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Ever since I was a high scool student programming on a Commodore 64, I thought that the New York City Subway system could benefit greatly from technology.  All the way back then I tried, in vain, to create an electronic version of the Subway map and dreamed of a more high-tech system.

So imagine my surprise and geeky delight, when last Thursday morning I boarded a Queens-bound N train at Union Square that was made up of what, I have since learned, are called the R160 subway car.  From the outside, these look almost identical to the cars used on the L train (which I belive are R143 cars), but inside there’s something much different.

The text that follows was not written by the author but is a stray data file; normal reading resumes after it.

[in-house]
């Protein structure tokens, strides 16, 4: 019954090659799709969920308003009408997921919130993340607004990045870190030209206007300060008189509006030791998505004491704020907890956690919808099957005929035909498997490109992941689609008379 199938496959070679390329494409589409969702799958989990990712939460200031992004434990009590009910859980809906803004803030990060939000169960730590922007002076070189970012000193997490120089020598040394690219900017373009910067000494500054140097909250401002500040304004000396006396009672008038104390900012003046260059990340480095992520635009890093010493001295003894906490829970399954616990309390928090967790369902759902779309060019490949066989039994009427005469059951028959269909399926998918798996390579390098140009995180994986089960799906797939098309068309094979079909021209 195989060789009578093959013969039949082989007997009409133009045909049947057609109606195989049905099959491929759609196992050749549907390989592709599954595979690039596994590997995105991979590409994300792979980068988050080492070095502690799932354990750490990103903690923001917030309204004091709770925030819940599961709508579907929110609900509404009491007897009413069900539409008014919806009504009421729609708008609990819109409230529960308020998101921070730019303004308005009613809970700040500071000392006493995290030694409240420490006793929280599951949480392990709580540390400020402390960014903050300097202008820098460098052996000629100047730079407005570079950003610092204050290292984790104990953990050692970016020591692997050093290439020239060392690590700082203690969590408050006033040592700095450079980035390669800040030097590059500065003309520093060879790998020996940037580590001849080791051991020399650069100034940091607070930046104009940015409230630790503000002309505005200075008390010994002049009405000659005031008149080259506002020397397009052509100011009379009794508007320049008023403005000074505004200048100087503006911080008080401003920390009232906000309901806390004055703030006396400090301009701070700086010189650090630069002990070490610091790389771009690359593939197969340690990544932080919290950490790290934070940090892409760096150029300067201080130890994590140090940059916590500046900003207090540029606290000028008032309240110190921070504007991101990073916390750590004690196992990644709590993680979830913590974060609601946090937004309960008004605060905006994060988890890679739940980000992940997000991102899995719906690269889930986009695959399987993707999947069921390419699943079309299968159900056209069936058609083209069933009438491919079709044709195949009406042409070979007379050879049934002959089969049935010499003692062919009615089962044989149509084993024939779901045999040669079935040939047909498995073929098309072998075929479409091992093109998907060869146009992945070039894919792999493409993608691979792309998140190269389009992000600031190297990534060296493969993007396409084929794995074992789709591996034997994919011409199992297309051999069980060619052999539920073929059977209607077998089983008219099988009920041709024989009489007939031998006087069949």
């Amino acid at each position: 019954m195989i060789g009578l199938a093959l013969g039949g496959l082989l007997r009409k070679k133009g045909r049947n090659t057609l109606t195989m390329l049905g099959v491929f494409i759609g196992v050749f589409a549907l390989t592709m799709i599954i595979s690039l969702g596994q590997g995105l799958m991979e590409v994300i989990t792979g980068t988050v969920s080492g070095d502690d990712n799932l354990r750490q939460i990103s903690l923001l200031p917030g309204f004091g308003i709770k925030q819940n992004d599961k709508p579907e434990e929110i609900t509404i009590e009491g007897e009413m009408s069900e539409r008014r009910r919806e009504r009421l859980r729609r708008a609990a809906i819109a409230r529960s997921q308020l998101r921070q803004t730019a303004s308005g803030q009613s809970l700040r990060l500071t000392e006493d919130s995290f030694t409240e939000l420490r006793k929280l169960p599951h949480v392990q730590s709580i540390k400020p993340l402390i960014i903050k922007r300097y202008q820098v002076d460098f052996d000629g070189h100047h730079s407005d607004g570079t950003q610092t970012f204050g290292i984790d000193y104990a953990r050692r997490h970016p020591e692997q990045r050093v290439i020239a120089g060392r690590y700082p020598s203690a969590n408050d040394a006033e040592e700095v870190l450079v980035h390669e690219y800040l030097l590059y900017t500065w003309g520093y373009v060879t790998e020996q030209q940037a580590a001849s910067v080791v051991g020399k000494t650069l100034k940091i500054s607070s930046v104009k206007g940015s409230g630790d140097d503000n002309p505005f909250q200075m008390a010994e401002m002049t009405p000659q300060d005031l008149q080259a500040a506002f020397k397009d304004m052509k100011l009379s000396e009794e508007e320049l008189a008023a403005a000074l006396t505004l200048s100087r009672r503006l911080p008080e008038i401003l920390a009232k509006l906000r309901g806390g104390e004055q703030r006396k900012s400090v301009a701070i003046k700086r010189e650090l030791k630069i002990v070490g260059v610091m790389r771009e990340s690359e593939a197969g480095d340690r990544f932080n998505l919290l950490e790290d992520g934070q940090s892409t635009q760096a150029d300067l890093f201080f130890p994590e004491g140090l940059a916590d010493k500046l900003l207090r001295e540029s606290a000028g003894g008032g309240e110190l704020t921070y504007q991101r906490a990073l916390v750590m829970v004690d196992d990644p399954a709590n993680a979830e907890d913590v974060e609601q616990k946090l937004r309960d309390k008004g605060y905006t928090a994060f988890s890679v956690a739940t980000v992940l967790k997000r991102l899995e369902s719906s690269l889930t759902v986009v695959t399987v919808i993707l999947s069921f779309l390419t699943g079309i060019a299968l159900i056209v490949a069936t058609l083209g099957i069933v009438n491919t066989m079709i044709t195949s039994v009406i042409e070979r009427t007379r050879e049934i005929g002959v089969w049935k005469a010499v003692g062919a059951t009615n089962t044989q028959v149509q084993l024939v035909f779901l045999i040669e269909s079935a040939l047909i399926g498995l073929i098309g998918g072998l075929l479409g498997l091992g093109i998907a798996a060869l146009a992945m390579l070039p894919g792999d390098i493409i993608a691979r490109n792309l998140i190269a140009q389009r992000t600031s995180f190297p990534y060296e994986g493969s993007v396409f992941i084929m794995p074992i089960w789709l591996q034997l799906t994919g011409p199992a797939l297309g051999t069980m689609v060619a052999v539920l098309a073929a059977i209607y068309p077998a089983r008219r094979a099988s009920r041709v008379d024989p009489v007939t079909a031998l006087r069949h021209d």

The R163s have special electronic strip maps…every station on the map is displayed via LEDs, rather than simple light bulbs on printed maps:


Take a closer look at the train route and destination info in the panel to the left of the map:


That square is actually a video screen, and it displays messages and full motion video announcments from the MTA alternating with the route info.

Anyway, as the train moves along its route, the station that the train just left disappears off the map, and everything scrolls to the left.  The train shows the next 10 stops (or the current one and nine more), as well as several “further stops” and the very last stop (if necessary).  It also tells you how many stops away each station is (and for the “further stops” that has to be calculated):


How cool is that?  By the way, I hear it’s now illegal to take photographs in the subway.  Oh well.  Here are links to some other lawbreakers who took photos and videos of the R160 and “FIND” (Flexible Information and Navigation Display — the official name of the electronic map): Photos


Posted on Sunday, May 20, 2007 10:54 PM | Back to top

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